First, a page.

Finding software capable of delivering the data management needs of the CRC is becoming energy managers’ quest for the Holy Grail.
And in the absence of a one-size-fits-all system, many companies are persisting with Excel, which was last week was branded “not fit for purpose” for carbon management.
The CRC Energy Efficiency Summit heard from energy managers of large organisations and small-to-medium firms who were all looking for – and failing to find – a system to log and then forecast their carbon use.
And even when energy managers recognise that their systems are insufficient and pinpoint a potential solution, they run into a brick wall when it comes to getting senior management sign-off on buying a carbon software package.
David Metcalfe, director of sustainability analyst Verdantix, said: “There is a huge disconnect between the executive team and functional managers. We have got to upgrade out approach to data management.” He said Excel would be “very difficult” to use for forecasting and warned of the dangers of “Barry who has done the Excel spreadsheets for the last 12 years leaving the company and wiping his hard drive”.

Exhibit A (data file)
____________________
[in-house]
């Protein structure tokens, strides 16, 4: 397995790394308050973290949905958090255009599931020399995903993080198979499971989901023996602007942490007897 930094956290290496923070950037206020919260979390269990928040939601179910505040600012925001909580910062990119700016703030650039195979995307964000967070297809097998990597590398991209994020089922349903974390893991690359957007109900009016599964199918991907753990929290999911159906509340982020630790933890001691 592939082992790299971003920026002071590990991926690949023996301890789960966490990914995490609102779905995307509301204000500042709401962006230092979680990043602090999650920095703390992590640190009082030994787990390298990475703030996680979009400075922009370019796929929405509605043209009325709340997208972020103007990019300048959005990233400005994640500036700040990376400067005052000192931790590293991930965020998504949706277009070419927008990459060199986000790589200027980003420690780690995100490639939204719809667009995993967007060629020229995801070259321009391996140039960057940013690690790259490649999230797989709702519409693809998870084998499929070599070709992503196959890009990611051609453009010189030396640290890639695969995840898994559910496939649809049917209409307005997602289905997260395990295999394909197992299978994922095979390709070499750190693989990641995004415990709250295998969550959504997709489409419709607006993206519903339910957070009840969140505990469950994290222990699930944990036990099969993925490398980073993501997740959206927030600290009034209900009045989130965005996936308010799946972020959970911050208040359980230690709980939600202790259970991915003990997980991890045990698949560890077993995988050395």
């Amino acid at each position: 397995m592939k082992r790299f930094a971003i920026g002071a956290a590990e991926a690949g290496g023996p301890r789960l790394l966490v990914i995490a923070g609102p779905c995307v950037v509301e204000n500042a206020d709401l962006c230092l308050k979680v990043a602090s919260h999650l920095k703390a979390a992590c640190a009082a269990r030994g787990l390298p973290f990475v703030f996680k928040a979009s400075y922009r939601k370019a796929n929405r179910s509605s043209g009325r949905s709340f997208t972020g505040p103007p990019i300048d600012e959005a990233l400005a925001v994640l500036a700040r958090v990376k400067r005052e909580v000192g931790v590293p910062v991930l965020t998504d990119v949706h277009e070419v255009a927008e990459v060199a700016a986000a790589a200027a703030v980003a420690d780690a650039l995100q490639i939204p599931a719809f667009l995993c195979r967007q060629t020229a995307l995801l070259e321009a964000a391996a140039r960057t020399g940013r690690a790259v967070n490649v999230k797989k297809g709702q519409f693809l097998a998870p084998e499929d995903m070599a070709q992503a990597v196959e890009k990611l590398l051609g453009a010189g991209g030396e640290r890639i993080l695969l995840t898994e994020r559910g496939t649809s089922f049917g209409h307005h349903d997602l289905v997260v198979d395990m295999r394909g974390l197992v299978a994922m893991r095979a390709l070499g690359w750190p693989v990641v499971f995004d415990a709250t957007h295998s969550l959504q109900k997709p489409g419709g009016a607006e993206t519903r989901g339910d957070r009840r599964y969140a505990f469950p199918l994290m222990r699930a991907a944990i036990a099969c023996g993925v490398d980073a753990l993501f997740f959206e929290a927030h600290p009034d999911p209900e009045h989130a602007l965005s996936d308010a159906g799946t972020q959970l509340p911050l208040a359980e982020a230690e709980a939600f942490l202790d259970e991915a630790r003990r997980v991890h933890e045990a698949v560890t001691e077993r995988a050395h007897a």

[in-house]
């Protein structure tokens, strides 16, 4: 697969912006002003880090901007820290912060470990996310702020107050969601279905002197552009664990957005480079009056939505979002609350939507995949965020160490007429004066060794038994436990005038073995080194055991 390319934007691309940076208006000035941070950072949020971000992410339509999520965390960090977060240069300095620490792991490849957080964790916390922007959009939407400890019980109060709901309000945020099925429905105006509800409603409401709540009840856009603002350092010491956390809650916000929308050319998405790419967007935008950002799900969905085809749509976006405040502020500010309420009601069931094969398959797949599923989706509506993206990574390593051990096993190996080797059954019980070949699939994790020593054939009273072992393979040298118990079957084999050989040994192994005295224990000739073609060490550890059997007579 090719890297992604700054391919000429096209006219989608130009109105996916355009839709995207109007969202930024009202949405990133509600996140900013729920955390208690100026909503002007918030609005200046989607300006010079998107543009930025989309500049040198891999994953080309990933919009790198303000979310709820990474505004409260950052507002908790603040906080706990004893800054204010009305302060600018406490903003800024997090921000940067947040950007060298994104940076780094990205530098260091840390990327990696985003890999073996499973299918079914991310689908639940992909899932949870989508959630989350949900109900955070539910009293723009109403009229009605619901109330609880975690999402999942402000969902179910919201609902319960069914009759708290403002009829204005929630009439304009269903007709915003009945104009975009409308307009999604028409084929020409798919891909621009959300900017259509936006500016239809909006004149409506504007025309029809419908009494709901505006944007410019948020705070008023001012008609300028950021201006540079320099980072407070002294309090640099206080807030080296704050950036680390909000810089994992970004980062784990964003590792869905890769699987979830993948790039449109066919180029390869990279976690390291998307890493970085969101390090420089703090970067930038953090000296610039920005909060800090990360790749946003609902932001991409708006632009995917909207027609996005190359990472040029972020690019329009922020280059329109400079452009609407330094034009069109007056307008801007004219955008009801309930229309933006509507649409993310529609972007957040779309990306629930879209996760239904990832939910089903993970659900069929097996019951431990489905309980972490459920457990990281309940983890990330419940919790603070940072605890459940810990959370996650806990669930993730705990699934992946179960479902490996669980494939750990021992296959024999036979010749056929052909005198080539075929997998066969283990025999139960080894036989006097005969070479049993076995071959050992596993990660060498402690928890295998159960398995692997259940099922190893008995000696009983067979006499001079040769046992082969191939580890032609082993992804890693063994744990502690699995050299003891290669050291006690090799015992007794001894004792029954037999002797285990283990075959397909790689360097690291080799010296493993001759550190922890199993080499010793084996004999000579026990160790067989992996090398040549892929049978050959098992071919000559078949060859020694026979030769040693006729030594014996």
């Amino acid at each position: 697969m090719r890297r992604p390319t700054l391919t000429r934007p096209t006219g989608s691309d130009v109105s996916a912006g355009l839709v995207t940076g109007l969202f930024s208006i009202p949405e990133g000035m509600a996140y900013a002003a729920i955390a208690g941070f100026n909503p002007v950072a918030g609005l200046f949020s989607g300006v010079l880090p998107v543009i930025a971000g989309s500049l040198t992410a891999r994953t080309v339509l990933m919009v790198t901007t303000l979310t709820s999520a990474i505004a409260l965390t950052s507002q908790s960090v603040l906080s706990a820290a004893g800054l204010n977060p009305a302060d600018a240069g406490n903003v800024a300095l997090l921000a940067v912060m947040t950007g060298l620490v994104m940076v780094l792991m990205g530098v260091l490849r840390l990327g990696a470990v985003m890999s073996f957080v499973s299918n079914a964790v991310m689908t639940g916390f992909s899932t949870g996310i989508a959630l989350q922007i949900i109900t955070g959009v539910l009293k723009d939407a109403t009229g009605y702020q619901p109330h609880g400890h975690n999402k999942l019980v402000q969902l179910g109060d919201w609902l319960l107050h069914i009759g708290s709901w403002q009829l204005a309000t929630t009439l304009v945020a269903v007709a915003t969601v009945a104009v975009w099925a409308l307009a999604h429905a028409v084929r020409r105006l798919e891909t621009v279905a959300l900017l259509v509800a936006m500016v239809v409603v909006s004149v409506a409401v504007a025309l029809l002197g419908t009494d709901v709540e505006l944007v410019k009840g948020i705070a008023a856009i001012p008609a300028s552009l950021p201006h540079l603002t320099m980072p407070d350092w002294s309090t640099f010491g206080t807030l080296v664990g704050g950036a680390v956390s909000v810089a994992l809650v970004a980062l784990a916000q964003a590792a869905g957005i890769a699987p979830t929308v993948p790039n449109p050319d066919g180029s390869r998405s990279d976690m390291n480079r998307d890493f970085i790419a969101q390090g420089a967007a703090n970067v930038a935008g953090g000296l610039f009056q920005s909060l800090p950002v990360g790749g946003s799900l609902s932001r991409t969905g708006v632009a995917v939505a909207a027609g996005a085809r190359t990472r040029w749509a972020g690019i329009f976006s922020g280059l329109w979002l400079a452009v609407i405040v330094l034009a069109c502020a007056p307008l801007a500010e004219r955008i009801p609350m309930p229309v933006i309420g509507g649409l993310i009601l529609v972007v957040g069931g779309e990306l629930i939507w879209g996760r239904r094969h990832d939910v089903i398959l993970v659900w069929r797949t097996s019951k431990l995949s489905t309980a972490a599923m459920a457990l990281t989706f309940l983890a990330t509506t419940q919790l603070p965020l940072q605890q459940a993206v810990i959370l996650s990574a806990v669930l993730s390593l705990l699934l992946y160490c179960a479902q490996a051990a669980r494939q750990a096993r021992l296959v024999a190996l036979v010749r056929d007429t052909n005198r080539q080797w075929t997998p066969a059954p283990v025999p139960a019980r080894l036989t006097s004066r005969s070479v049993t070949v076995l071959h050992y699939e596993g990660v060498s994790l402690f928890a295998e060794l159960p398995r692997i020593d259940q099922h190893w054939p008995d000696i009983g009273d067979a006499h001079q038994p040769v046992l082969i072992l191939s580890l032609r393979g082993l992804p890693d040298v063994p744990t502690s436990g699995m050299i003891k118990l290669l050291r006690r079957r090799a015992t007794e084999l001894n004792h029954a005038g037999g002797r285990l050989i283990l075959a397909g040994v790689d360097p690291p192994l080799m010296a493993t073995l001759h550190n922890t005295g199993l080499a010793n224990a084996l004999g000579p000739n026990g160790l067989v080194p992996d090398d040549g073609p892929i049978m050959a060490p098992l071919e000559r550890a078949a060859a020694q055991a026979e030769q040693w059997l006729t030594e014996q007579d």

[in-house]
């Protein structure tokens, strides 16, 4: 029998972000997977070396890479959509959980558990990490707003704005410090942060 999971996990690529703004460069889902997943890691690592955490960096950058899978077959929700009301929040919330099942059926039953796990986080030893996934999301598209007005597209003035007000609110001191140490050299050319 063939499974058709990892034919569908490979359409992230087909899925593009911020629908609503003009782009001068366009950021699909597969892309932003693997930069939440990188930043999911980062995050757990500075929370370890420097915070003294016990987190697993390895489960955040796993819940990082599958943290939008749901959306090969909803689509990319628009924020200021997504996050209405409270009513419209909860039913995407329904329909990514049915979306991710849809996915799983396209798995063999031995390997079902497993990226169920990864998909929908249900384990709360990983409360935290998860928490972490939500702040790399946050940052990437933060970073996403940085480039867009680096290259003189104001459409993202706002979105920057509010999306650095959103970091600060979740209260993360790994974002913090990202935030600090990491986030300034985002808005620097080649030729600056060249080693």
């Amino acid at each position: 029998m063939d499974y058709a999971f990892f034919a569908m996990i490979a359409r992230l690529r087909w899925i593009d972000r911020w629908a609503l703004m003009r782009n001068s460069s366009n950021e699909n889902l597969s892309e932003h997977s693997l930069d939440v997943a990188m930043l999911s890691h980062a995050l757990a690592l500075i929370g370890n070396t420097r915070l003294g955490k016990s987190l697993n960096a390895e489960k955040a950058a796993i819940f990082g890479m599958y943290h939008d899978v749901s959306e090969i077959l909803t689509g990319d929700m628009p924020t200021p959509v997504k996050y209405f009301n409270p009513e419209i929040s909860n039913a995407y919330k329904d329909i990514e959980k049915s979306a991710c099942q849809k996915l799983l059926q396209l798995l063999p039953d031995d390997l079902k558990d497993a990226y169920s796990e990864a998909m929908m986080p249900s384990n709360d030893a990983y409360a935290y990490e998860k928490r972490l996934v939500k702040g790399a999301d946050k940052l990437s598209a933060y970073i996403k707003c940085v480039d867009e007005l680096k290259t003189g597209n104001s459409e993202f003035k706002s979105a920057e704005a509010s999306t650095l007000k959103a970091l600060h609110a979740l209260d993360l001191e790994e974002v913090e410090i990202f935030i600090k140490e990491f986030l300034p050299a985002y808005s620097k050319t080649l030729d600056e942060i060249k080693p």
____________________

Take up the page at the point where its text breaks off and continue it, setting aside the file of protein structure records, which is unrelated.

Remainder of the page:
“Based on the research we have done, it is obvious that Excel is not fit for purpose.”
The conference heard that Sellafield was one company still carrying out its carbon data management on Excel, and appeals to upgrade to more tailored software had been rebuffed on cost issues.
Even Tesco is still looking for an elusive carbon data package. “We have found nothing that really fits the bill,” said the group’s senior energy buyer James Summerbell.
A reason why suitable software was proving hard to find was put forward by Tony Rooke, sustainability leader for Logica: “Most of the software is only just catching up with how the CRC is changing. So it’s not necessarily the fault of the software.”
However, he added that at the moment, “there is not anything that matches all of the requirements”.